- The Washington Times - Saturday, September 8, 2001

China supplied missile technology and related goods to Pakistan, Iran, North Korea and Libya, according to a CIA report made public yesterday.
The CIA report to Congress also identified Russia and North Korea as major exporters of nuclear, chemical and biological weapon-related equipment and missile systems to rogue states and unstable regions of the world.
The semiannual report covers the period from July to December of 2000 and reveals new details of several developing nations' programs to develop weapons of mass destruction.
Release of the report comes a week after the Bush administration slapped economic sanctions on China and Pakistan for violating U.S. laws aimed at halting the spread of missile technology.
The sanctions were applied after China last November agreed not to assist any nations in building up their nuclear missiles.
China's government has denied violating the November pledge and dismissed as "groundless" charges that it supplied missile goods to Pakistan.
"During the reporting period, Chinese entities provided Pakistan with missile-related technical assistance," the report said. "Pakistan has been moving toward domestic serial production of solid-propellent [short-range ballistic missiles] with Chinese help."
The report said Pakistan also needs continued support from China for its Shaheen-2 medium-range missile.
"In addition, firms in China have provided dual-use missile-related items, raw materials, and/or assistance to several other countries of proliferation concern such as Iran, North Korea, and Libya," the report said.
China's support for Pakistan's missile program was disclosed last month by The Washington Times. U.S. intelligence officials said China sold missile goods for Pakistan's Shaheen-1 and Shaheen-2 missiles both of which are judged to be nuclear-weapons delivery systems.
The CIA report also said there are indications China has continued to assist Pakistan in developing nuclear weapons in violation of a 1996 pledge to the United States not to do so.
In addition, China appears to have violated another pledge not to provide new assistance to Iran's nuclear program, which the CIA believes will be used to build nuclear arms.
The report said there are questions about continued Chinese nuclear cooperation with Iran in violation of its pledge and "the administration is seeking to address these questions with appropriate Chinese authorities."
Iran also sought Chinese assistance for its chemical-weapons program, although the CIA said it is "unclear" whether the efforts were successful.
China also supplied advanced conventional arms to Pakistan, Iran, Sudan and other nations.
Russia and North Korea, along with China, were identified in the report as "key suppliers" of missiles and weapons of mass destruction to unstable areas around the world.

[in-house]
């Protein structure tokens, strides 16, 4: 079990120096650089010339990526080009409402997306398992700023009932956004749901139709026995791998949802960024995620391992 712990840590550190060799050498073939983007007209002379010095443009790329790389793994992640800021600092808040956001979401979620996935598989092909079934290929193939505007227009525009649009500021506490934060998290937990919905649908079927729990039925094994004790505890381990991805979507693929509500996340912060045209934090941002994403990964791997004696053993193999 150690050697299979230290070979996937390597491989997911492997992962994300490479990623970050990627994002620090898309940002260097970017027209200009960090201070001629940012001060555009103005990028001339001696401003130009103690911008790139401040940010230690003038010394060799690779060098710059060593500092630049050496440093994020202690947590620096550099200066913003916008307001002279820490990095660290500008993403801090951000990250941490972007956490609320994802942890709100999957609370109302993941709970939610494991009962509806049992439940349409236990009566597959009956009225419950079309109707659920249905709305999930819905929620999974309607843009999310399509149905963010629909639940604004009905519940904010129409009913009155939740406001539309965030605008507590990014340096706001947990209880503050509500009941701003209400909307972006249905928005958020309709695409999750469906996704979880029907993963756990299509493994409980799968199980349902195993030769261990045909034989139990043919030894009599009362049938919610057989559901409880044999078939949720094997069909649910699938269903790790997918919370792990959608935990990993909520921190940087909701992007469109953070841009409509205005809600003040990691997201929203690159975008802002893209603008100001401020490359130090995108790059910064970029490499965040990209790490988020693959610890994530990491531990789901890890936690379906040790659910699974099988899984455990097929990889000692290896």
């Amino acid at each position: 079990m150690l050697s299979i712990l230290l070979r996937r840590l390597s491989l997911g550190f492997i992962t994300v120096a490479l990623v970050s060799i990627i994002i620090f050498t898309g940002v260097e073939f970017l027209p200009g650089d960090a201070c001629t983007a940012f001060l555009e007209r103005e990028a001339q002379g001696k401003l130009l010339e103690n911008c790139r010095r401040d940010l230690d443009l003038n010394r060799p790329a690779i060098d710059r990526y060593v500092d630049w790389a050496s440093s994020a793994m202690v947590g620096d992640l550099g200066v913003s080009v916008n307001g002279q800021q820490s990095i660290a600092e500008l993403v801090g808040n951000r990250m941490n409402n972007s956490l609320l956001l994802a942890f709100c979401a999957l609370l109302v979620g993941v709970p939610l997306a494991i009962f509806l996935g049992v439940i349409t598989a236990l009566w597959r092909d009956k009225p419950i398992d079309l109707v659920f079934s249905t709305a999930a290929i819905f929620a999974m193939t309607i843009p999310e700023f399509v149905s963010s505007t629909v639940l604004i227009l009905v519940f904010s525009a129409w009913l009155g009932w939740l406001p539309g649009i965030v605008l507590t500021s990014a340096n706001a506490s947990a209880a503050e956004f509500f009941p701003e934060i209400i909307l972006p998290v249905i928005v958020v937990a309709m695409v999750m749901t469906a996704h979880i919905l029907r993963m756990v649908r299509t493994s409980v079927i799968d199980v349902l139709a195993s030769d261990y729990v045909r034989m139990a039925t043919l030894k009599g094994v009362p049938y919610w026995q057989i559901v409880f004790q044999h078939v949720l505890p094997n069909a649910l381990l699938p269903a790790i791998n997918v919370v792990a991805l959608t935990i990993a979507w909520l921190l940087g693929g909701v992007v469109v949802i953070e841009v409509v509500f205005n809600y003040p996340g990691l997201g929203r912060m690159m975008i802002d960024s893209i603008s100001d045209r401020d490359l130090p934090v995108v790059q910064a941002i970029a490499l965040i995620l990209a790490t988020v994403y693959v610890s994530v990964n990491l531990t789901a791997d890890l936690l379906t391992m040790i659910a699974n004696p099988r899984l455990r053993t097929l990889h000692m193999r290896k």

"During the second half of 2000, entities in Russia, North Korea and China continued to supply crucial ballistic missile-related equipment, technology and expertise to Iran," the report said.
Russian firms "continued to supply a variety of ballistic missile-related goods and technical know-how to countries such as Iran, India, China and Libya."
Russian missile assistance helped Iran in particular to accelerate its medium-range Shahab-3 missile development. The missile has been flight tested three times, the report said.
The report concludes that continuing Russian missile assistance "likely supports Iranian efforts to develop new missiles and increase Tehran's self-sufficiency in missile production."
The report said Iran is building long-range Shahab-4 and Shahab-5 missiles.
Russia also is supplying nuclear reactors for both China's and India's naval-propulsion systems, the report said, adding that India has discussed leasing nuclear-powered attack submarines from Moscow.
North Korea was identified as a supplier of missile goods to nations in the Middle East, South Asia and North Africa.
The CIA report was produced by the Director of Central Intelligence Weapons Intelligence, Nonproliferation and Arms Control Center, known as WINPAC. The report is a censored version of a more detailed report required by the 1997 Intelligence Authorization Act.
Other highlights of the report include:
Iraqi leader Saddam Hussein is rebuilding a nuclear-weapons program, and in September, called for "nuclear mujahideen" — holy warriors — to "defeat the enemy."
Iran has a biological-weapons program and "limited capability for [biological-weapons] deployment."
Iraq is converting Czech-made L29 jet trainers into unmanned aerial vehicles, which have the capability to deliver chemical and biological weapons.
North Korea last year sought to purchase nuclear weapons-related technology.
Libya is building missiles with help from Yugoslavia, India, North Korea and China and may build a medium-range missile in the future.


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